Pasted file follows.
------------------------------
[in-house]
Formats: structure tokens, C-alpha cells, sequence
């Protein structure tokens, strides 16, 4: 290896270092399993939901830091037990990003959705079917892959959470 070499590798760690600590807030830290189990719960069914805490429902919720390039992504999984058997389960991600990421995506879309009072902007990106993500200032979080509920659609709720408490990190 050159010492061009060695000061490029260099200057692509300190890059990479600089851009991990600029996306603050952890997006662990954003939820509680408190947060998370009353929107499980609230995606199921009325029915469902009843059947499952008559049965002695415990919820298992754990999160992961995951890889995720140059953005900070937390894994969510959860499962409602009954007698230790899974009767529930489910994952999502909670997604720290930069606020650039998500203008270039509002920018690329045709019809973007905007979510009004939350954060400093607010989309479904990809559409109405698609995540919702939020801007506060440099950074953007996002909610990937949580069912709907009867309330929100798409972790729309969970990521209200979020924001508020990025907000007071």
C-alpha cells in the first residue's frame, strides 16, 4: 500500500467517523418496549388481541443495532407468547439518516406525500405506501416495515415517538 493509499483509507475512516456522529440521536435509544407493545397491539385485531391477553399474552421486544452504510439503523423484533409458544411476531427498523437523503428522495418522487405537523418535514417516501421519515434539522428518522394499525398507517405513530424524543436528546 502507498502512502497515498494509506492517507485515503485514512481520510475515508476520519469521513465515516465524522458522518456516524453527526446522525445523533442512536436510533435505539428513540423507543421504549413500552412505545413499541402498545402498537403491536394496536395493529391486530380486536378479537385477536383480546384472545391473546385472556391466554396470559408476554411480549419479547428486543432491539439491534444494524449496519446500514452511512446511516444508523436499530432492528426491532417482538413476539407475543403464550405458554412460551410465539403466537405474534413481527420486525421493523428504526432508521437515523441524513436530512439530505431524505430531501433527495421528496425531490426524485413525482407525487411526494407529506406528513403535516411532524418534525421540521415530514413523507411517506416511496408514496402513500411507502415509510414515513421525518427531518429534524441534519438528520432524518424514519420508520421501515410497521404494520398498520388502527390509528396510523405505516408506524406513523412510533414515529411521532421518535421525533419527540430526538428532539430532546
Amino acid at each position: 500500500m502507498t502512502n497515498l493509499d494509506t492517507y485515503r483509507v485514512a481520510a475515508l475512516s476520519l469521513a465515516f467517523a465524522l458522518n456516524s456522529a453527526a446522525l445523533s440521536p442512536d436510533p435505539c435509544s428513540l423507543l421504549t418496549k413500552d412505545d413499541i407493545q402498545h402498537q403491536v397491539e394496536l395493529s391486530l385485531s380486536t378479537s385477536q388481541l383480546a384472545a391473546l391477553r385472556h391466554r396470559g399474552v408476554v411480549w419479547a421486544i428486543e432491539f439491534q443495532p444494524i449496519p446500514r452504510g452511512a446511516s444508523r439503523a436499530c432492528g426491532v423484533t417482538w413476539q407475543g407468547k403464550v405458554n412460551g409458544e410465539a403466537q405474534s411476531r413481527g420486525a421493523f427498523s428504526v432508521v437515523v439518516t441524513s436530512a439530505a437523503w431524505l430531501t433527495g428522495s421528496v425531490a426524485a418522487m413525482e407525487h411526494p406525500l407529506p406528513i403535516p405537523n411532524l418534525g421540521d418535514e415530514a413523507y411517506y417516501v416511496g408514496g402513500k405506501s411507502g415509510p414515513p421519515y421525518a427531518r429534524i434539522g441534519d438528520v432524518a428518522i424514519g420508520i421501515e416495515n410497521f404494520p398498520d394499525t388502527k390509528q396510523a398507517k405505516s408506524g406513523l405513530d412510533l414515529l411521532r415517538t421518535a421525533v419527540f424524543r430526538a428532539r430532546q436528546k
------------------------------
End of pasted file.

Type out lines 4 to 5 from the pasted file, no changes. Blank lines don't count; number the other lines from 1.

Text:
C-alpha cells in the first residue's frame, strides 16, 4: 500500500467517523418496549388481541443495532407468547439518516406525500405506501416495515415517538 493509499483509507475512516456522529440521536435509544407493545397491539385485531391477553399474552421486544452504510439503523423484533409458544411476531427498523437523503428522495418522487405537523418535514417516501421519515434539522428518522394499525398507517405513530424524543436528546 502507498502512502497515498494509506492517507485515503485514512481520510475515508476520519469521513465515516465524522458522518456516524453527526446522525445523533442512536436510533435505539428513540423507543421504549413500552412505545413499541402498545402498537403491536394496536395493529391486530380486536378479537385477536383480546384472545391473546385472556391466554396470559408476554411480549419479547428486543432491539439491534444494524449496519446500514452511512446511516444508523436499530432492528426491532417482538413476539407475543403464550405458554412460551410465539403466537405474534413481527420486525421493523428504526432508521437515523441524513436530512439530505431524505430531501433527495421528496425531490426524485413525482407525487411526494407529506406528513403535516411532524418534525421540521415530514413523507411517506416511496408514496402513500411507502415509510414515513421525518427531518429534524441534519438528520432524518424514519420508520421501515410497521404494520398498520388502527390509528396510523405505516408506524406513523412510533414515529411521532421518535421525533419527540430526538428532539430532546
Amino acid at each position: 500500500m502507498t502512502n497515498l493509499d494509506t492517507y485515503r483509507v485514512a481520510a475515508l475512516s476520519l469521513a465515516f467517523a465524522l458522518n456516524s456522529a453527526a446522525l445523533s440521536p442512536d436510533p435505539c435509544s428513540l423507543l421504549t418496549k413500552d412505545d413499541i407493545q402498545h402498537q403491536v397491539e394496536l395493529s391486530l385485531s380486536t378479537s385477536q388481541l383480546a384472545a391473546l391477553r385472556h391466554r396470559g399474552v408476554v411480549w419479547a421486544i428486543e432491539f439491534q443495532p444494524i449496519p446500514r452504510g452511512a446511516s444508523r439503523a436499530c432492528g426491532v423484533t417482538w413476539q407475543g407468547k403464550v405458554n412460551g409458544e410465539a403466537q405474534s411476531r413481527g420486525a421493523f427498523s428504526v432508521v437515523v439518516t441524513s436530512a439530505a437523503w431524505l430531501t433527495g428522495s421528496v425531490a426524485a418522487m413525482e407525487h411526494p406525500l407529506p406528513i403535516p405537523n411532524l418534525g421540521d418535514e415530514a413523507y411517506y417516501v416511496g408514496g402513500k405506501s411507502g415509510p414515513p421519515y421525518a427531518r429534524i434539522g441534519d438528520v432524518a428518522i424514519g420508520i421501515e416495515n410497521f404494520p398498520d394499525t388502527k390509528q396510523a398507517k405505516s408506524g406513523l405513530d412510533l414515529l411521532r415517538t421518535a421525533v419527540f424524543r430526538a428532539r430532546q436528546k